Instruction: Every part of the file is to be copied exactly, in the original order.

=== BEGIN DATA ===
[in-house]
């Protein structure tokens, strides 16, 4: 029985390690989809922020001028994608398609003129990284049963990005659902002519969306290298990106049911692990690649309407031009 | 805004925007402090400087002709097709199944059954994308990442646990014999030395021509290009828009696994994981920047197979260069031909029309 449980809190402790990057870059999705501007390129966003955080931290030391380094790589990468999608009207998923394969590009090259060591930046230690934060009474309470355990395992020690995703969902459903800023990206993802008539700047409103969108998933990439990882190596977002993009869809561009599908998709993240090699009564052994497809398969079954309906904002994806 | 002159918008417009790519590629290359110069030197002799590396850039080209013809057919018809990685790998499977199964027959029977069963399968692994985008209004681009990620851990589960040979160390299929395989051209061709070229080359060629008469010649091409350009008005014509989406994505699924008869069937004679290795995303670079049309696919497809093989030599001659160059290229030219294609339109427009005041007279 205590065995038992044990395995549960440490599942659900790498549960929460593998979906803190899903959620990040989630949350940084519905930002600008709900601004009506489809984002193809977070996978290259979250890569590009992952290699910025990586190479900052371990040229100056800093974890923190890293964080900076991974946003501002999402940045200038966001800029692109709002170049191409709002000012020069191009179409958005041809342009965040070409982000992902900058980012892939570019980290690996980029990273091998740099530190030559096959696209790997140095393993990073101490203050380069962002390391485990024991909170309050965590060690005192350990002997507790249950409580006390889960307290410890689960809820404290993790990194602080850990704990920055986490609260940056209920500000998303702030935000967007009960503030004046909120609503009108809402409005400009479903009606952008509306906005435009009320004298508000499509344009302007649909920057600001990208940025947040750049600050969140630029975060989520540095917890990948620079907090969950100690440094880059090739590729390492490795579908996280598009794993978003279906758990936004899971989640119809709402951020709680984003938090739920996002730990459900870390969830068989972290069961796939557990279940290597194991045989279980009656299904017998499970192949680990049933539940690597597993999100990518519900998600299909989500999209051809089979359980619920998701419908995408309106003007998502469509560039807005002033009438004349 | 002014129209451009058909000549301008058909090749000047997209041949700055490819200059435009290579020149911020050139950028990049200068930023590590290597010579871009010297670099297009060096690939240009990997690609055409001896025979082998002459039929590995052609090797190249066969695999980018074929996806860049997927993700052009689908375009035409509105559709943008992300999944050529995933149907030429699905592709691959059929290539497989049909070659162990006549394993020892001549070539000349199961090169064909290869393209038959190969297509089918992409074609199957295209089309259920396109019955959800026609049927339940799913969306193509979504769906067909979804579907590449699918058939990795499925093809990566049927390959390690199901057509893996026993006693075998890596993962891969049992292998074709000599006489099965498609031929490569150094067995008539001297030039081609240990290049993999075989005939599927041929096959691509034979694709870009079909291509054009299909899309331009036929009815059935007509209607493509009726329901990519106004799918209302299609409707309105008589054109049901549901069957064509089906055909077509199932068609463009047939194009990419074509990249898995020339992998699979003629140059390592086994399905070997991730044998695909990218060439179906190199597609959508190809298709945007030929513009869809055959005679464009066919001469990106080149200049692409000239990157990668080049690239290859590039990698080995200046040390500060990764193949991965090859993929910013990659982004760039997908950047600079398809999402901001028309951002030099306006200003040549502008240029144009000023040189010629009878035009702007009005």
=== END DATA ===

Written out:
[in-house]
């Protein structure tokens, strides 16, 4: 029985390690989809922020001028994608398609003129990284049963990005659902002519969306290298990106049911692990690649309407031009 | 805004925007402090400087002709097709199944059954994308990442646990014999030395021509290009828009696994994981920047197979260069031909029309 449980809190402790990057870059999705501007390129966003955080931290030391380094790589990468999608009207998923394969590009090259060591930046230690934060009474309470355990395992020690995703969902459903800023990206993802008539700047409103969108998933990439990882190596977002993009869809561009599908998709993240090699009564052994497809398969079954309906904002994806 | 002159918008417009790519590629290359110069030197002799590396850039080209013809057919018809990685790998499977199964027959029977069963399968692994985008209004681009990620851990589960040979160390299929395989051209061709070229080359060629008469010649091409350009008005014509989406994505699924008869069937004679290795995303670079049309696919497809093989030599001659160059290229030219294609339109427009005041007279 205590065995038992044990395995549960440490599942659900790498549960929460593998979906803190899903959620990040989630949350940084519905930002600008709900601004009506489809984002193809977070996978290259979250890569590009992952290699910025990586190479900052371990040229100056800093974890923190890293964080900076991974946003501002999402940045200038966001800029692109709002170049191409709002000012020069191009179409958005041809342009965040070409982000992902900058980012892939570019980290690996980029990273091998740099530190030559096959696209790997140095393993990073101490203050380069962002390391485990024991909170309050965590060690005192350990002997507790249950409580006390889960307290410890689960809820404290993790990194602080850990704990920055986490609260940056209920500000998303702030935000967007009960503030004046909120609503009108809402409005400009479903009606952008509306906005435009009320004298508000499509344009302007649909920057600001990208940025947040750049600050969140630029975060989520540095917890990948620079907090969950100690440094880059090739590729390492490795579908996280598009794993978003279906758990936004899971989640119809709402951020709680984003938090739920996002730990459900870390969830068989972290069961796939557990279940290597194991045989279980009656299904017998499970192949680990049933539940690597597993999100990518519900998600299909989500999209051809089979359980619920998701419908995408309106003007998502469509560039807005002033009438004349 | 002014129209451009058909000549301008058909090749000047997209041949700055490819200059435009290579020149911020050139950028990049200068930023590590290597010579871009010297670099297009060096690939240009990997690609055409001896025979082998002459039929590995052609090797190249066969695999980018074929996806860049997927993700052009689908375009035409509105559709943008992300999944050529995933149907030429699905592709691959059929290539497989049909070659162990006549394993020892001549070539000349199961090169064909290869393209038959190969297509089918992409074609199957295209089309259920396109019955959800026609049927339940799913969306193509979504769906067909979804579907590449699918058939990795499925093809990566049927390959390690199901057509893996026993006693075998890596993962891969049992292998074709000599006489099965498609031929490569150094067995008539001297030039081609240990290049993999075989005939599927041929096959691509034979694709870009079909291509054009299909899309331009036929009815059935007509209607493509009726329901990519106004799918209302299609409707309105008589054109049901549901069957064509089906055909077509199932068609463009047939194009990419074509990249898995020339992998699979003629140059390592086994399905070997991730044998695909990218060439179906190199597609959508190809298709945007030929513009869809055959005679464009066919001469990106080149200049692409000239990157990668080049690239290859590039990698080995200046040390500060990764193949991965090859993929910013990659982004760039997908950047600079398809999402901001028309951002030099306006200003040549502008240029144009000023040189010629009878035009702007009005």